The Cosmic Companion
Exploring the wonders of the Cosmos, one mystery at a time. Exploring the wonders of the Cosmos, one mystery at a time.
Colonies on the Moon or Mars could, one day, be manufactured — in part — from using human urine. The waste we flush away on Earth could play an important role in constructing the first permanent colonies in space, a new study finds. Urea extracted from urine could be used as a plasticizer, forming concrete for use in building living quarters, a new study finds. These structures could then shape the makeshift concrete using large 3D printers.
The European and Chinese space agencies, along with NASA, plan to build bases on the Moon in the coming decades. These outposts, many of which will be found near the south pole of the Moon, will serve as stepping off points for future human exploration of Mars and the inner solar system.
Challenges facing spacefarers include radiation, bombardments by meteorites (large and small), and extreme swings in temperature. Providing protection from these risks would almost certainly require massive infrastructure.
Read: [Trump calls dibs on outer space with his latest executive order]
This introduces the very practical problem of how to transport all these materials from Earth to space, and eventually, to the Moon. Adding mass to a spacecraft necessitates using more powerful engines (adding more mass), which needs more fuel (adding still more mass). Every 0.45 kilograms (one pound) of mass currently costs around $10,000 to launch into space. Manufacturing materials from the lunar crust (regolith) would greatly reduce the cost of such an expedition.
“All necessary ingredients for geopolymers could potentially be sourced on the lunar surface, which is why the material might be an efficient construction material for infrastructure on the moon… Since urea is the second most abundant component in urine (after water), it is readily available anywhere there are humans,” researchers describe in the Journal of Cleaner production.
Using urine as a plasticizer allows the production of a building material on the Moon. Hopefully, even the water that the astronauts drank in the first place would come from lunar ice deposits.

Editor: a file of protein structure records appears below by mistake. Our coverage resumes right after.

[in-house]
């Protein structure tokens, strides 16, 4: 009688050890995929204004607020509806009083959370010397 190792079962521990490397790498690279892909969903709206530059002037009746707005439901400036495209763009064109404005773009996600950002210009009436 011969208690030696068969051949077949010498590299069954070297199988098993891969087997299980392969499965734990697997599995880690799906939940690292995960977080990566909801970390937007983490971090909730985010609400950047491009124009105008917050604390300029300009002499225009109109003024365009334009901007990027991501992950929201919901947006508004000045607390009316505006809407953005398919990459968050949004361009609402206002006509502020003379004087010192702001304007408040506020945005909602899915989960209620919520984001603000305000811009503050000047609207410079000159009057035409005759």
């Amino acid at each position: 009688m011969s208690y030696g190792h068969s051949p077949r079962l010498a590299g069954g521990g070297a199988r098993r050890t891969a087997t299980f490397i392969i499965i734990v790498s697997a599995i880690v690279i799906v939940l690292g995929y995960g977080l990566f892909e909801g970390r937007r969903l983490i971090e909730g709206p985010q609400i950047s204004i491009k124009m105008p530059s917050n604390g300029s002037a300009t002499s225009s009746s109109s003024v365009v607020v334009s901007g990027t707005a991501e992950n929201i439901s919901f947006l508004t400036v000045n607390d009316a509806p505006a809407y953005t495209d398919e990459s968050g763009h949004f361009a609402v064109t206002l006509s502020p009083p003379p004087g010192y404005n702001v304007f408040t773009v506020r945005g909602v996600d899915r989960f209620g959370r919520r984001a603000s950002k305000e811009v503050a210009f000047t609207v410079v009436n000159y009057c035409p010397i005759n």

“To make the geopolymer concrete that will be used on the moon, the idea is to use what is there: regolith (loose material from the moon’s surface) and the water from the ice present in some areas,” explains Ramón Pamies, a professor at the Polytechnic University of Cartagena (Murcia).
Can I column, or what?
Researchers at Ostfold University College in Norway supplied 3D printers with a combination of urea, one of the main components of human urine, and a synthetic regolith developed by the European Space Agency (ESA). The printer produced a series of “mud” columns similar to the material that might be produced for space colonies.
These columns were heated to 80 Celsius (176 Fahrenheit) and subjected to periods of heating and cooling, similar to what they would experience on the surface of our planetary companion.
“The samples containing urea or naphthalene-based superplasticizers could bear heavy weights shortly after mixing, while keeping an almost stable shape,” Pamies reported in an article published in February.
Several methods of constructing colonies on the Moon are being explored by teams around the world. Many are centered on the construction of 3D printers, which could assemble a base colony before any human arrived. Such a completely robotic construction crew would greatly reduce the risks and costs of construction.
Once humans (and their attendant bladders) arrived on the moon, every ingredient in human urine — not just urea — might be used in the manufacture of long-term outposts.
“We have not yet investigated how the urea would be extracted from the urine, as we are assessing whether this would really be necessary, because perhaps its other components could also be used to form the geopolymer concrete. The actual water in the urine could be used for the mixture, together with that which can be obtained on the Moon, or a combination of both,” Anna-Lena Kjøniksen, Researcher on this study, stated.
In 2009, when the occupancy of the International Space Station (ISS) was raised to six space travelers, the outpost was fitted with a filter capable of turning urine into potable water. This ability to recycle water greatly reduced astronaut’s reliance on resupply ships.
One of the keys to colonizing the Moon, Mars, and beyond, may be something we have been doing since the dawn of our species. Going pee may play a significant role in going to space.
This article was originally published on The Cosmic Companion by James Maynard, an astronomy journalist, fan of coffee, sci-fi, movies, and creativity. Maynard has been writing about space since he was 10, but he’s “still not Carl Sagan.”You can read this original piece here.
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